Tuesday, December 20, 2011


Fig. 3-3 Pressure and velocity changes
through a centrifugal compressor.
5. Centrifugal flow compressors have a single or double-sided impeller and occasionally a two-stage, single sided impeller is used, as on the Rolls-Royce Dart. The impeller is supported in a casing that also contains a ring of diffuser vanes. If a double-entry impeller is used, the airflow to the _rear side is reversed in direction and a plenum chamber is required. Principles of operation
6. The impeller is rotated at high speed by the turbine and air is continuously induced into the centre of the impeller. Centrifugal action causes it to flow radially outwards along the vanes to the impeller tip, thus accelerating the air and also causing a rise in pressure to occur. The engine intake duct may contain vanes that provide an initial swirl to the air entering the compressor.
Fig. 3-4 Impeller working clearance and
air leakage.

7. The air, on leaving the impeller, passes into the diffuser section where the passages form divergent nozzles that convert most of the kinetic energy into pressure energy, as illustrated in fig. 3-3. In practice, it is usual to design the compressor so that about half of the pressure rise occurs in the impeller and half in the diffuser.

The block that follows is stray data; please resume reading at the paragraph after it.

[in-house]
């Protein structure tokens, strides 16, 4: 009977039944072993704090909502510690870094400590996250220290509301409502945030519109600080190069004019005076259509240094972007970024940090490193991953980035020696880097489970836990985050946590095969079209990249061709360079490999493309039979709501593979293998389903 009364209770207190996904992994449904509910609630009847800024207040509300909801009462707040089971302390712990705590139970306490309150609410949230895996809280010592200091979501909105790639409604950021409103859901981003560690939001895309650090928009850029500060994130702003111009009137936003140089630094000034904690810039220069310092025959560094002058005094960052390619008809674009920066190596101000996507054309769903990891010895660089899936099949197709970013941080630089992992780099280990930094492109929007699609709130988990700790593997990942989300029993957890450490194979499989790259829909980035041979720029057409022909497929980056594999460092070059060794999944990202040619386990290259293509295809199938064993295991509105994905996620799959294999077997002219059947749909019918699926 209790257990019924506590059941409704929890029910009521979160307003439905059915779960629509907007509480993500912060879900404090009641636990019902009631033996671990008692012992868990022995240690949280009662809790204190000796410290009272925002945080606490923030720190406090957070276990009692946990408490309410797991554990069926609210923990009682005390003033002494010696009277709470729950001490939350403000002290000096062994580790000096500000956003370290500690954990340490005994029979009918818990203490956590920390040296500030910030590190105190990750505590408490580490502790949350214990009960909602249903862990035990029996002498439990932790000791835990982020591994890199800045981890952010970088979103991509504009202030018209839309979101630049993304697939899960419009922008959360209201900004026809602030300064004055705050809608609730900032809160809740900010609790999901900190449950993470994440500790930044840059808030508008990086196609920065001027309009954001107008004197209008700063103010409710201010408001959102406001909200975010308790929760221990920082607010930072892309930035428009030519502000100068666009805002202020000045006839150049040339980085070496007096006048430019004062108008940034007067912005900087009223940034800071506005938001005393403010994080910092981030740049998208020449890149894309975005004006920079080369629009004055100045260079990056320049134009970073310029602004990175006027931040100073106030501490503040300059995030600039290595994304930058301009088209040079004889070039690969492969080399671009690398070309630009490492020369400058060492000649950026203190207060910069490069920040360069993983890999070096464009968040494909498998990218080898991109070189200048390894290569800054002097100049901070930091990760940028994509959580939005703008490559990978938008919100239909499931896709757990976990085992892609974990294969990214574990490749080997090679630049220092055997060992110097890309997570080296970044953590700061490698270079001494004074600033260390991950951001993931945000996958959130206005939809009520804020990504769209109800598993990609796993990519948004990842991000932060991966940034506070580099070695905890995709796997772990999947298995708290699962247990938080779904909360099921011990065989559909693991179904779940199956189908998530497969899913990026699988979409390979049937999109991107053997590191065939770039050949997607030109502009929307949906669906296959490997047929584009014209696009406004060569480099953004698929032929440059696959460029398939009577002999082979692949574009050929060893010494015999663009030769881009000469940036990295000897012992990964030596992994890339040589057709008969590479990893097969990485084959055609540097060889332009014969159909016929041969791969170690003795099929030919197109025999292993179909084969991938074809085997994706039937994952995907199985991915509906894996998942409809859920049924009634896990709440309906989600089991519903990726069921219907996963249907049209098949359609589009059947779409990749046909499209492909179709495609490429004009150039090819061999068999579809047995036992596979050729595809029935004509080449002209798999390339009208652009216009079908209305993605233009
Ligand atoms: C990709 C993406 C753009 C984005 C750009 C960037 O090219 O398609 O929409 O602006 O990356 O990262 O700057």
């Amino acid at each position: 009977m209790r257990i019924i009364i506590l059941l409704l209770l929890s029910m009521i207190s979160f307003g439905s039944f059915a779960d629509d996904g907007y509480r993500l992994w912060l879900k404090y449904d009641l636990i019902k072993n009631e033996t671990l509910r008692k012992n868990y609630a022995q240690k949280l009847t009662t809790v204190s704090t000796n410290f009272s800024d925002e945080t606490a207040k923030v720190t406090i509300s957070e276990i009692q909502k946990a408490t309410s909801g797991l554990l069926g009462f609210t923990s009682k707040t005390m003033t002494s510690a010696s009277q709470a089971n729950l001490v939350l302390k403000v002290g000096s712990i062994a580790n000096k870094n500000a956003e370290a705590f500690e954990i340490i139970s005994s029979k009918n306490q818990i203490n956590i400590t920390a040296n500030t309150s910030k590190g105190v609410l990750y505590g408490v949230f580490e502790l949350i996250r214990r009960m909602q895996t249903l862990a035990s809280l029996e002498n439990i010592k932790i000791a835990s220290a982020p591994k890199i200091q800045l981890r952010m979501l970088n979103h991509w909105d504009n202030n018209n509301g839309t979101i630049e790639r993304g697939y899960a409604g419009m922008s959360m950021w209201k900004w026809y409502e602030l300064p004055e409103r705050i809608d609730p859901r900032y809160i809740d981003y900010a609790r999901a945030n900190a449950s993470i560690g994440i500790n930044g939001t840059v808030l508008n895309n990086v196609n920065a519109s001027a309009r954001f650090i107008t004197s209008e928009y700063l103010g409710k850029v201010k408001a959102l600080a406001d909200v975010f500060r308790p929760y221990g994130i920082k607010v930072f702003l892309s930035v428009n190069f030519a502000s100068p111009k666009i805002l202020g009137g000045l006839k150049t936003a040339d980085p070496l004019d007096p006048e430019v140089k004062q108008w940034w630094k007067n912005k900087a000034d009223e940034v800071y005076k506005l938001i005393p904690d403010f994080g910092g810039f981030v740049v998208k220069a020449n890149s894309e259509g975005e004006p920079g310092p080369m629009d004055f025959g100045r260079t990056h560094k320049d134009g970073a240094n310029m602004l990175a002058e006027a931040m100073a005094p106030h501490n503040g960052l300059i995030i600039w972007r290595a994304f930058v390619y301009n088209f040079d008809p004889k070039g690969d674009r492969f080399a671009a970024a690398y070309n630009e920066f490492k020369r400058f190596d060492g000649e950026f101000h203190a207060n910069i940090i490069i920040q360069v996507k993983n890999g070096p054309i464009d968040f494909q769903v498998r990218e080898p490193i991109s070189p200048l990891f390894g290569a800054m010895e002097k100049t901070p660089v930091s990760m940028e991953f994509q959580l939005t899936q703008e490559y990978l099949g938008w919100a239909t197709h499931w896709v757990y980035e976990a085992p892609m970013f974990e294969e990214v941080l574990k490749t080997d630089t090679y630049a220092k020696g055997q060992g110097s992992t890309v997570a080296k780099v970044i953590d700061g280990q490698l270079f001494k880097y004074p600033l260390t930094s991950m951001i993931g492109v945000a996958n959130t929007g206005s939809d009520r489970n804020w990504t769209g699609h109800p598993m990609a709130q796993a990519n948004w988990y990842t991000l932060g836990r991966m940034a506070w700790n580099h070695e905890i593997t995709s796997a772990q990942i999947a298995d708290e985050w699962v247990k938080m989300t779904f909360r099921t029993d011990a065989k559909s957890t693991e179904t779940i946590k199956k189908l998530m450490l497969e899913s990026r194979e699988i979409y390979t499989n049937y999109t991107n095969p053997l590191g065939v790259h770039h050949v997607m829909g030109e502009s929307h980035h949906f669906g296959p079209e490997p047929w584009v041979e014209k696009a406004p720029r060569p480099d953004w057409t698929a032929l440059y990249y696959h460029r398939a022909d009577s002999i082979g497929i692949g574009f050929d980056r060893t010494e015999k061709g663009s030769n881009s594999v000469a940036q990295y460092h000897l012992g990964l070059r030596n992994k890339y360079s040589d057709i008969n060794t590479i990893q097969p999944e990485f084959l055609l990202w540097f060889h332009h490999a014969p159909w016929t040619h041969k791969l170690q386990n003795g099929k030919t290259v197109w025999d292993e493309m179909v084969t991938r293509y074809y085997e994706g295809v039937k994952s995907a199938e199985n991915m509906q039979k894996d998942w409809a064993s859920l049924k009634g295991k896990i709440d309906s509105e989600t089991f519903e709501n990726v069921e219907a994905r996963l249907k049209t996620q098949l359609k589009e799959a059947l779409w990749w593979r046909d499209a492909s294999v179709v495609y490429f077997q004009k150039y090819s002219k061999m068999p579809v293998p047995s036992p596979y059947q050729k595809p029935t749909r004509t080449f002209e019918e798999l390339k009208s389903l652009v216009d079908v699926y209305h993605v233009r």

8. To maximize the airflow and pressure rise through the compressor requires the impeller to be rotated at high speed, therefore impellers are designed to operate at tip speeds of up to 1,600 ft. per sec. By operating at such high tip speeds the air velocity from the impeller is increased so that greater energy is available for conversion to pressure. 9. To maintain the efficiency of the compressor, it is necessary to prevent excessive air leakage between the impeller and the casing; this is achieved by keeping their clearances as small as possible (fig. 3- 4).

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